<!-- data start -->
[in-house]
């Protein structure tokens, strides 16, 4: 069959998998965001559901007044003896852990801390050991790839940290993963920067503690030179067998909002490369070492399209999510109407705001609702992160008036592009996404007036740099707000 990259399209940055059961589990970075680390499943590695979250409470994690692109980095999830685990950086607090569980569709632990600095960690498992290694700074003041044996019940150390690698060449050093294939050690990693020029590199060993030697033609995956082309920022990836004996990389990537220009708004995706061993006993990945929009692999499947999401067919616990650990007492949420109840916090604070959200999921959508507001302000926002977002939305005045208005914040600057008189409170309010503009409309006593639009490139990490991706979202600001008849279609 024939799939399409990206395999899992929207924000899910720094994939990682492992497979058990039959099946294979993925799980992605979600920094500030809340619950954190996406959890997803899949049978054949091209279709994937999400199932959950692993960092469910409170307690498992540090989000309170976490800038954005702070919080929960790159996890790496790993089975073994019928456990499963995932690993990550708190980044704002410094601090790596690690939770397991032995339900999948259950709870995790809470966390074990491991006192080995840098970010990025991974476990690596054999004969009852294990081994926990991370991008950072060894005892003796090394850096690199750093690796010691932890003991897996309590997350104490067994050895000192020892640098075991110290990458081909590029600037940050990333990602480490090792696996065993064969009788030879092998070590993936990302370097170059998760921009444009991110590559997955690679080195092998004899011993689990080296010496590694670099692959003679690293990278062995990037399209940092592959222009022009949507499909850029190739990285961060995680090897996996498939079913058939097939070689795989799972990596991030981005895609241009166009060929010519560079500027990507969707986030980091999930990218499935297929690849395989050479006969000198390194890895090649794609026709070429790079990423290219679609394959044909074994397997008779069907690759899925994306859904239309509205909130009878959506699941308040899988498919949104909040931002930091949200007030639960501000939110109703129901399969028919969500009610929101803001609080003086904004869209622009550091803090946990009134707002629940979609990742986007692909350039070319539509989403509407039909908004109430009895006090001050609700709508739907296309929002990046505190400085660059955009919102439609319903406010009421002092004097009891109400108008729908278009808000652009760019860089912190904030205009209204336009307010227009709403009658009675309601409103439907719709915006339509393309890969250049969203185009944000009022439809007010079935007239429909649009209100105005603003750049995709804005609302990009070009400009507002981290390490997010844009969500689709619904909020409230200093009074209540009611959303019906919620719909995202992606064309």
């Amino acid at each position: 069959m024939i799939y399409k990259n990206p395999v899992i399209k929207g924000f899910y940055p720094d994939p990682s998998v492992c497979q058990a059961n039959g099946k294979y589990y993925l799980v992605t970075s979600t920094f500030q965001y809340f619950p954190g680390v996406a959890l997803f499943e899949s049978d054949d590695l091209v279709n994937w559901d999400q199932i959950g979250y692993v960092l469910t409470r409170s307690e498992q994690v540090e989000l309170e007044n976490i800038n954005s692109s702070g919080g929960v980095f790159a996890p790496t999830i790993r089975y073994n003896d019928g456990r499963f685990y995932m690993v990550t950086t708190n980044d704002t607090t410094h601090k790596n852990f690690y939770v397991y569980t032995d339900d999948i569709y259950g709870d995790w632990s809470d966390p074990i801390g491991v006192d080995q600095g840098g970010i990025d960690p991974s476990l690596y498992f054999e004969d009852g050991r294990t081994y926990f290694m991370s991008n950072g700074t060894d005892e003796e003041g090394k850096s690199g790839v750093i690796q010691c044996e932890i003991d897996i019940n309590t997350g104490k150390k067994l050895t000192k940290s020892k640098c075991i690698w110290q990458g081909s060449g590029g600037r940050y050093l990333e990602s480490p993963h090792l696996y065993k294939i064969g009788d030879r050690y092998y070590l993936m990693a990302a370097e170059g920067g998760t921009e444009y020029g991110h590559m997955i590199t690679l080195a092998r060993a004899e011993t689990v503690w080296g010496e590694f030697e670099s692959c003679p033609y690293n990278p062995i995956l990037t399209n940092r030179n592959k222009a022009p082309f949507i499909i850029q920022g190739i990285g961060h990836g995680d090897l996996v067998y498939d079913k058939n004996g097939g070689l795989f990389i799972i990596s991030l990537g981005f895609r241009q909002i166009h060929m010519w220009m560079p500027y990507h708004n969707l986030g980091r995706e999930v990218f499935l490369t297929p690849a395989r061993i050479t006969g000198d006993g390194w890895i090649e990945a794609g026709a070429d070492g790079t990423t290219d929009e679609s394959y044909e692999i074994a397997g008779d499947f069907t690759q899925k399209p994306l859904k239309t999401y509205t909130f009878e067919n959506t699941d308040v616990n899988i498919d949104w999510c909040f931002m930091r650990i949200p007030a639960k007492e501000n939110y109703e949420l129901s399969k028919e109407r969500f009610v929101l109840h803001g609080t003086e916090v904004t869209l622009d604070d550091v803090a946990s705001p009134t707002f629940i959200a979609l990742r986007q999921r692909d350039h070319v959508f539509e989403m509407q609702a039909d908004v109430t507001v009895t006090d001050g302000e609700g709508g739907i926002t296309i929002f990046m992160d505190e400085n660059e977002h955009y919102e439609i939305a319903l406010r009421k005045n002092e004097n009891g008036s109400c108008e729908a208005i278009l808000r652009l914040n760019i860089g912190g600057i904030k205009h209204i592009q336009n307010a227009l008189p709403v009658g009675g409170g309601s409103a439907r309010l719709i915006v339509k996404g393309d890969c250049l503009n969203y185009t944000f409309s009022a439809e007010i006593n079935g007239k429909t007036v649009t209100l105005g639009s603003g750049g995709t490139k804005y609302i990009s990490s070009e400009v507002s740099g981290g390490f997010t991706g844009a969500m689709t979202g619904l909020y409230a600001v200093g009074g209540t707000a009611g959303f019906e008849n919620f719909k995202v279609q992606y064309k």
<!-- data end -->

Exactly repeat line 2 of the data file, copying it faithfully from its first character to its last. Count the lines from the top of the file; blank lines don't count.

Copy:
């Protein structure tokens, strides 16, 4: 069959998998965001559901007044003896852990801390050991790839940290993963920067503690030179067998909002490369070492399209999510109407705001609702992160008036592009996404007036740099707000 990259399209940055059961589990970075680390499943590695979250409470994690692109980095999830685990950086607090569980569709632990600095960690498992290694700074003041044996019940150390690698060449050093294939050690990693020029590199060993030697033609995956082309920022990836004996990389990537220009708004995706061993006993990945929009692999499947999401067919616990650990007492949420109840916090604070959200999921959508507001302000926002977002939305005045208005914040600057008189409170309010503009409309006593639009490139990490991706979202600001008849279609 024939799939399409990206395999899992929207924000899910720094994939990682492992497979058990039959099946294979993925799980992605979600920094500030809340619950954190996406959890997803899949049978054949091209279709994937999400199932959950692993960092469910409170307690498992540090989000309170976490800038954005702070919080929960790159996890790496790993089975073994019928456990499963995932690993990550708190980044704002410094601090790596690690939770397991032995339900999948259950709870995790809470966390074990491991006192080995840098970010990025991974476990690596054999004969009852294990081994926990991370991008950072060894005892003796090394850096690199750093690796010691932890003991897996309590997350104490067994050895000192020892640098075991110290990458081909590029600037940050990333990602480490090792696996065993064969009788030879092998070590993936990302370097170059998760921009444009991110590559997955690679080195092998004899011993689990080296010496590694670099692959003679690293990278062995990037399209940092592959222009022009949507499909850029190739990285961060995680090897996996498939079913058939097939070689795989799972990596991030981005895609241009166009060929010519560079500027990507969707986030980091999930990218499935297929690849395989050479006969000198390194890895090649794609026709070429790079990423290219679609394959044909074994397997008779069907690759899925994306859904239309509205909130009878959506699941308040899988498919949104909040931002930091949200007030639960501000939110109703129901399969028919969500009610929101803001609080003086904004869209622009550091803090946990009134707002629940979609990742986007692909350039070319539509989403509407039909908004109430009895006090001050609700709508739907296309929002990046505190400085660059955009919102439609319903406010009421002092004097009891109400108008729908278009808000652009760019860089912190904030205009209204336009307010227009709403009658009675309601409103439907719709915006339509393309890969250049969203185009944000009022439809007010079935007239429909649009209100105005603003750049995709804005609302990009070009400009507002981290390490997010844009969500689709619904909020409230200093009074209540009611959303019906919620719909995202992606064309």